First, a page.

Skip to content

Grand reopening for Women's Place Niagara

A persistent downpour did not deter staff, supporters, donors, and other guests from attending the grand re-opening ceremony for Women’s Place of South Niagara on Tuesday, June 7.

A persistent downpour did not deter staff, supporters, donors, and other guests from attending the grand re-opening ceremony for Women’s Place of South Niagara on Tuesday, June 7. Staff and supporters gathered at 8903 MacLeod Road to watch Niagara Falls Mayor Jim Diodati cut the ceremonial purple ribbon to celebrate the recent completion of extensive renovations to the Niagara Falls shelter.

Women’s Place Executive Director Jennifer Gauthier and Women’s Place Board Vice President Anthony Reitboeck provided opening remarks and accepted a certificate of congratulations from Diodati.

“The mark of a society is how they take care of their most vulnerable,” said Diodati shortly before cutting the ribbon. “Bless others with your blessings.”

Niagara Falls Mayor Jim Diodati cuts the ceremonial opening ribbon. HELEN TRAN

The renovations, funded with the help of the community, donors, and funding partners, have been taking place over the past year. The changes were designed to consolidate two shelters into one larger shelter to help meet increased demand for services, as well as maintain sustainability, avoid duplicate services and costs, and ease the strain on staff. The expansion added 25 percent in shelter capacity, raising the number of emergency shelter beds from 20 to 40. Women and children already in the shelter have been staying in a hotel, with a formal move-in date to have taken place this past Monday, June 13.

For many years, women experiencing domestic abuse throughout the Niagara Region have turned to Women’s Place shelters of South Niagara for confidential and compassionate support, as well as counselling, safety planning, transitional housing support, and other domestic violence services.

The two original shelters, Novahouse (Women’s Place of South Niagara) and Serenity Place, were based respectively in Niagara Falls and Welland. Once the renovations to the Niagara Falls location were completed, the Serenity Place location closed in early spring.

According to Board Director Teresa Quinlin-Murphy, Serenity Place has since been replaced with an outreach office (located at the Hope Centre). Other offices will be put in place in Port Colborne (Port Cares) and Fort Erie (Bridges Community Health Care) to direct women in these cities to get the help they need.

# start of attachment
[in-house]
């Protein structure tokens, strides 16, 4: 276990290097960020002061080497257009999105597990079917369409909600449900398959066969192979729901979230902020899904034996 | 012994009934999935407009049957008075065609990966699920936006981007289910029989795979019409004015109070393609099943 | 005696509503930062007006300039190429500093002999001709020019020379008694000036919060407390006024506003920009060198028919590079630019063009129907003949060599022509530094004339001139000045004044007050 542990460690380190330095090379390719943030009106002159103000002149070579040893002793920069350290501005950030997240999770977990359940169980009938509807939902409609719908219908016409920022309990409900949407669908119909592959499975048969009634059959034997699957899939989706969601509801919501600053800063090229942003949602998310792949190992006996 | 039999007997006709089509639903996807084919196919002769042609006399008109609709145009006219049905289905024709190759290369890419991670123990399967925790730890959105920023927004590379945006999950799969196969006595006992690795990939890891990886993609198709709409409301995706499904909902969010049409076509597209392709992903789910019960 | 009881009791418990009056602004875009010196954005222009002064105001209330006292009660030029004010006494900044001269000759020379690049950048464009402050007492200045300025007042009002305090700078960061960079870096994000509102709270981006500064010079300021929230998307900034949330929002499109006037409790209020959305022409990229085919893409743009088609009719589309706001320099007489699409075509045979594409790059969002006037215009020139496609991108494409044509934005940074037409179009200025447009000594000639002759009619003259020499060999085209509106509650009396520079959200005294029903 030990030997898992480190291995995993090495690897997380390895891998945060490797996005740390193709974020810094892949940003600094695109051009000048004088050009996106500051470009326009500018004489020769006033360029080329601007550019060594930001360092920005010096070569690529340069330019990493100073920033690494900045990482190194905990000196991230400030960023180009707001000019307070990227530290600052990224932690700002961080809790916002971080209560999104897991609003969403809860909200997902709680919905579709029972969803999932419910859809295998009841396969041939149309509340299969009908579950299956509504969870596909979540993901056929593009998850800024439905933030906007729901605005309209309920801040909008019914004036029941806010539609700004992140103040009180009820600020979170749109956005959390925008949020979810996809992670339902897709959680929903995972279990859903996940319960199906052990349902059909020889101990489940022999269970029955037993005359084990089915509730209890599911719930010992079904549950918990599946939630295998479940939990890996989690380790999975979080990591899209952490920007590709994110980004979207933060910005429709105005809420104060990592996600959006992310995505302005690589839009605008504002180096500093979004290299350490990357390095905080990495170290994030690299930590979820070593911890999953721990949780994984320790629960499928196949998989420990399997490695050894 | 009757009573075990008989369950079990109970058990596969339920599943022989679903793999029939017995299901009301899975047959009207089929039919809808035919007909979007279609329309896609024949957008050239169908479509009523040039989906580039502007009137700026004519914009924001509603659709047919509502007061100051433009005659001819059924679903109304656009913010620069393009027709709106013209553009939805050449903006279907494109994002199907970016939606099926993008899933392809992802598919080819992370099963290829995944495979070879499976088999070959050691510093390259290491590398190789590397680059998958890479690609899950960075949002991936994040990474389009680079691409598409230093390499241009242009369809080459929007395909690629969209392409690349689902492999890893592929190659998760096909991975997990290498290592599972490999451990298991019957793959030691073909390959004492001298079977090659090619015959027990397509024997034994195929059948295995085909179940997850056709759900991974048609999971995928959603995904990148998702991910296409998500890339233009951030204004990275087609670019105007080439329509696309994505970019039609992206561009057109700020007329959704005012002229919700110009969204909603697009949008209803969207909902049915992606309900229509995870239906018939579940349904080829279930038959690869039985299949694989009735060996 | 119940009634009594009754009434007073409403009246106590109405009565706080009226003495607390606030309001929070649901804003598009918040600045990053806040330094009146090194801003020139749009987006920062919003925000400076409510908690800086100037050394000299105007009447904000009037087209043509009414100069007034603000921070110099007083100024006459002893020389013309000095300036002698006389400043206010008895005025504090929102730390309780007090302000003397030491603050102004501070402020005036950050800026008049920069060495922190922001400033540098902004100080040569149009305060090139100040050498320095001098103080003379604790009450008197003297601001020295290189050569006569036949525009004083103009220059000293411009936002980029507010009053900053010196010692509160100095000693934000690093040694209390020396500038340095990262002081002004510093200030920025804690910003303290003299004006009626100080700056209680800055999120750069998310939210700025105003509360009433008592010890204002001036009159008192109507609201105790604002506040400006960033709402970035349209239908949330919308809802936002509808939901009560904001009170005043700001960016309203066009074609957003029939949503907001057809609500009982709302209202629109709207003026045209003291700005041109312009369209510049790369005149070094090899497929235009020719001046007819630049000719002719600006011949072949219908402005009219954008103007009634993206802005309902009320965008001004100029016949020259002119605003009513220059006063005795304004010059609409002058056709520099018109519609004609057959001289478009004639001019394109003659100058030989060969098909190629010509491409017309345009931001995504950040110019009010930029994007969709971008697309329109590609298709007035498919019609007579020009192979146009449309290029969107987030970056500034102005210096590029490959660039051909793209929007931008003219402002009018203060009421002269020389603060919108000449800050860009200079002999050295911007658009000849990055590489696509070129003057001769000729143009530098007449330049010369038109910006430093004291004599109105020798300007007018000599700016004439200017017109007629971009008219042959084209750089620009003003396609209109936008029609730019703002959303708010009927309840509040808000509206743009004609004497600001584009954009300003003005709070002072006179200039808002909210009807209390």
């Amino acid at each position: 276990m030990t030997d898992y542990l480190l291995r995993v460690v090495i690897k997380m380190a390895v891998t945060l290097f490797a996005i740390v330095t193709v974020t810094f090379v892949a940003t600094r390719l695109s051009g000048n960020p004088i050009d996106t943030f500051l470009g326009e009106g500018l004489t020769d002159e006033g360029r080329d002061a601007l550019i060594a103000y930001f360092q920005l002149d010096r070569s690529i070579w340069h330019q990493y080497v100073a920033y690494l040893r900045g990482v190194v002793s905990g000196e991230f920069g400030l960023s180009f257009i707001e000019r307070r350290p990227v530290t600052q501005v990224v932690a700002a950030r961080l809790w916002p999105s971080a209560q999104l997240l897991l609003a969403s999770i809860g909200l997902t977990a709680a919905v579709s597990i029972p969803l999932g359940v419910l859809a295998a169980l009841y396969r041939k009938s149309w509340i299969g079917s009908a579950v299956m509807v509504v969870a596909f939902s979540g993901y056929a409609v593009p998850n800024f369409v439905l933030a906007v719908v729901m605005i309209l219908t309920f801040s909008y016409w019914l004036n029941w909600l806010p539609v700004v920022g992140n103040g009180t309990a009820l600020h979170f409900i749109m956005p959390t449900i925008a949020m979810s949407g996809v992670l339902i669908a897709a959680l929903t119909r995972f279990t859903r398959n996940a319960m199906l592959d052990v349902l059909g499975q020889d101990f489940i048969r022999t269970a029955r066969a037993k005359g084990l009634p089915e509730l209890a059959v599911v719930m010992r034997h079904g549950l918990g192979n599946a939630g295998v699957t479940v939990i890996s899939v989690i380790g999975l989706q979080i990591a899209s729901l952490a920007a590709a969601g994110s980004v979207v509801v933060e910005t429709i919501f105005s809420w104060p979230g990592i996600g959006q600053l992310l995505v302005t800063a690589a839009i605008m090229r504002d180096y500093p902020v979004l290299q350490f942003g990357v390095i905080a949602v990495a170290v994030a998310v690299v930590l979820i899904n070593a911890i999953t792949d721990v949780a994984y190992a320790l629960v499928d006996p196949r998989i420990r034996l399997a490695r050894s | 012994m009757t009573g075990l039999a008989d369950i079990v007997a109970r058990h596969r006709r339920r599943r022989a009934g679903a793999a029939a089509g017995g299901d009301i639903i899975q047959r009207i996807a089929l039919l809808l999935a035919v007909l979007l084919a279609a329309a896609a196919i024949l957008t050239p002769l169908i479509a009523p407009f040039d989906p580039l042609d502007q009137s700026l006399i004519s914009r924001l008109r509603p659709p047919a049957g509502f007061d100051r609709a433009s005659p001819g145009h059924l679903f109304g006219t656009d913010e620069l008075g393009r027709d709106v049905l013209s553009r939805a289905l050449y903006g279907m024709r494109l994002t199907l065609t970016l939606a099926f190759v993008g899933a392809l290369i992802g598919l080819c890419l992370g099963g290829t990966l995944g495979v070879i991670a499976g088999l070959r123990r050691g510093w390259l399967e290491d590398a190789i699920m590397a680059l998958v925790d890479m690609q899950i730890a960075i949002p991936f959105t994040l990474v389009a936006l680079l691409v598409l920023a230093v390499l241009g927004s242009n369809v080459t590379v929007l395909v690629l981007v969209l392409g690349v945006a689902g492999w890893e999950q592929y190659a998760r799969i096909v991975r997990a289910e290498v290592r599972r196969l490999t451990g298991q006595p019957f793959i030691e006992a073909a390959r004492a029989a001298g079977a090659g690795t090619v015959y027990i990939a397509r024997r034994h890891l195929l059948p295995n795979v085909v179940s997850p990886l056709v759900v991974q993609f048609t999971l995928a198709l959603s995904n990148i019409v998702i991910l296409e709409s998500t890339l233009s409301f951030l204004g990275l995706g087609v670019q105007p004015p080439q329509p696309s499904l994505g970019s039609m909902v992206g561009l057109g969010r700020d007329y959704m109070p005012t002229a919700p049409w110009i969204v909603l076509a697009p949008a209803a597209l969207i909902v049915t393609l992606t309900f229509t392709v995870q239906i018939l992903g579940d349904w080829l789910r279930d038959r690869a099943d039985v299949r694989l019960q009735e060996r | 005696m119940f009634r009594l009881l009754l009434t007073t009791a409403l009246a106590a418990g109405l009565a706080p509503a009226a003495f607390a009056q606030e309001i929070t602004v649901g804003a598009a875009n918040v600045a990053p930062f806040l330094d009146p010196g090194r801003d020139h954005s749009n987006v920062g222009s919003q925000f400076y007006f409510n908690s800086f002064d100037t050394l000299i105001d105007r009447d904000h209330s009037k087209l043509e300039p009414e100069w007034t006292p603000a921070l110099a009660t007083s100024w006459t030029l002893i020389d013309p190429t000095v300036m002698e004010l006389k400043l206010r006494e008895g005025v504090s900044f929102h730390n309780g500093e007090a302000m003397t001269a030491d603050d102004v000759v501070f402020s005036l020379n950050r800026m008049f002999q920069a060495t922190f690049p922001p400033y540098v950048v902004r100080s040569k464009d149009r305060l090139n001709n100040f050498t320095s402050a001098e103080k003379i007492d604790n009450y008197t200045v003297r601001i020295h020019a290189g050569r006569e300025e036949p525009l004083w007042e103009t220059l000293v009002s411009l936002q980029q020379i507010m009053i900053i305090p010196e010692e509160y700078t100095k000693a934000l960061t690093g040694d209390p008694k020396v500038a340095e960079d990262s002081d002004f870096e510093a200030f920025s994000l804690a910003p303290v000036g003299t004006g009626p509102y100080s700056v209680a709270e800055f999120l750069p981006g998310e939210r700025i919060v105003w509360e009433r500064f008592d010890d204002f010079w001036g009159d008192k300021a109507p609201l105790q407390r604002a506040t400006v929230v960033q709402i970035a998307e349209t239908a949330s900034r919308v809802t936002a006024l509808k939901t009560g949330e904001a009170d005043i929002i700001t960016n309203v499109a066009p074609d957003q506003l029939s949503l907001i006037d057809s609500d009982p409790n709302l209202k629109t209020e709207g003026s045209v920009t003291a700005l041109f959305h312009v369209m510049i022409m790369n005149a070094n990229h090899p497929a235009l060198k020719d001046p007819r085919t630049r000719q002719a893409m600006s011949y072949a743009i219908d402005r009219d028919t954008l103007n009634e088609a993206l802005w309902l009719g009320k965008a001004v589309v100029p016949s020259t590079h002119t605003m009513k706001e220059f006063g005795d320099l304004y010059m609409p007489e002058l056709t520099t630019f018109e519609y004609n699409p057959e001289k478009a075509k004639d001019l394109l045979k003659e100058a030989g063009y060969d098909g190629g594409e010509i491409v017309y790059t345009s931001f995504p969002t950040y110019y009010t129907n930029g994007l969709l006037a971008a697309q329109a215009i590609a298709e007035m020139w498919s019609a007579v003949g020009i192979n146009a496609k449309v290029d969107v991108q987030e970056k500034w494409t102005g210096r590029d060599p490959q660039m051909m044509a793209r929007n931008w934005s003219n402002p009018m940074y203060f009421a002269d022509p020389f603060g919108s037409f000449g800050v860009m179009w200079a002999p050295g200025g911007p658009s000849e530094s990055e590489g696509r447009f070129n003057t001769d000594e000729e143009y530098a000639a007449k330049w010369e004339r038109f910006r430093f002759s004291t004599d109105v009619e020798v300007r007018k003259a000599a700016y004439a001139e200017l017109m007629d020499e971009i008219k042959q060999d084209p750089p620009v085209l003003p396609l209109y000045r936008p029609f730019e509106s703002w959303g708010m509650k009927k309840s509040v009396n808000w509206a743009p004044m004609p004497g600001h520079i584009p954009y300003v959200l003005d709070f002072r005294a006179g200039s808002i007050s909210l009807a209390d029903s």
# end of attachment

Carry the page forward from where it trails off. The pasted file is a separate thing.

The mark of a society is how they take care of their most vulnerable

In addition to emergency beds and places to stay, Women’s Place will “also provide legal counselling, addiction counselling, mental health counselling, child and youth workers and advocates to provide stability for children, as well as providing help with navigating the court systems,” said Quinlin-Murphy, who is also the Town of Pelham’s Treasurer.

Following the ribbon-cutting ceremony, guests were invited to take a guided tour of the newly renovated facility. Additions included two new kitchen spaces, a dining area, a child and youth wing, expanded living space, a room for teens, counselling rooms, and an arts and crafts area, all accessibility-friendly.

The upgraded kitchens (which provide free food to those in shelter) are spacious and allow families to receive meals and also to prepare their own food. Allergies and cultural food requirements are easily accommodated in the new space. A food services worker will be on hand to both cook and serve meals, as well as to provide lessons on how to cook healthy meals.

Ruth, a Child and Youth Worker, explained that the newly upgraded office adds space for abused children and youth to play games, do crafts, and exist in a safe, supportive environment.

“The renovations are amazing,” she said. “And it feels so homey.”

Another Child and Youth Worker, Julie, said that the address of the shelter will be well publicized. It is her belief that being open with the community invites more community participation, protection and involvement as the stigma is removed from seeking help for domestic violence and abuse.

To her, the facility is meant to be “a village to empower women to start on a new journey, to use each other’s strengths to move forward.”

The new spaces were designed to be open and inviting, so that women could let their children play within sight while cooking, doing laundry, and attending counselling sessions. There are also rooms for those who prefer privacy and quiet, or spaces to do activities.

Security features were also upgraded at the facility, with keypads, sensors, cameras, a fenced and gated outdoor courtyard, bullet-resistant windows, and staff monitoring.

According to a 2022 fact sheet detailing the Women’s Place Expansion Project, in 2019-2020, advocates were forced to refer 390 women elsewhere “due to lack of space.”

In a press release for the event, Executive Jennifer Gauthier said that the increase in shelter capacity “has never been more urgently needed.... Every year, we have had to turn away women and children due to the shortage of shelter beds. While we have been able to help them in other ways, for instance by supporting them through our outreach services or referring them to other shelters, we are relieved that when a woman calls in desperate need of a safe space, more often we will simply be able to say ‘Yes.’”

For those in need of services, Women’s Place can be reached through their 24-hour support line at 905-356-5800. They can also be reached at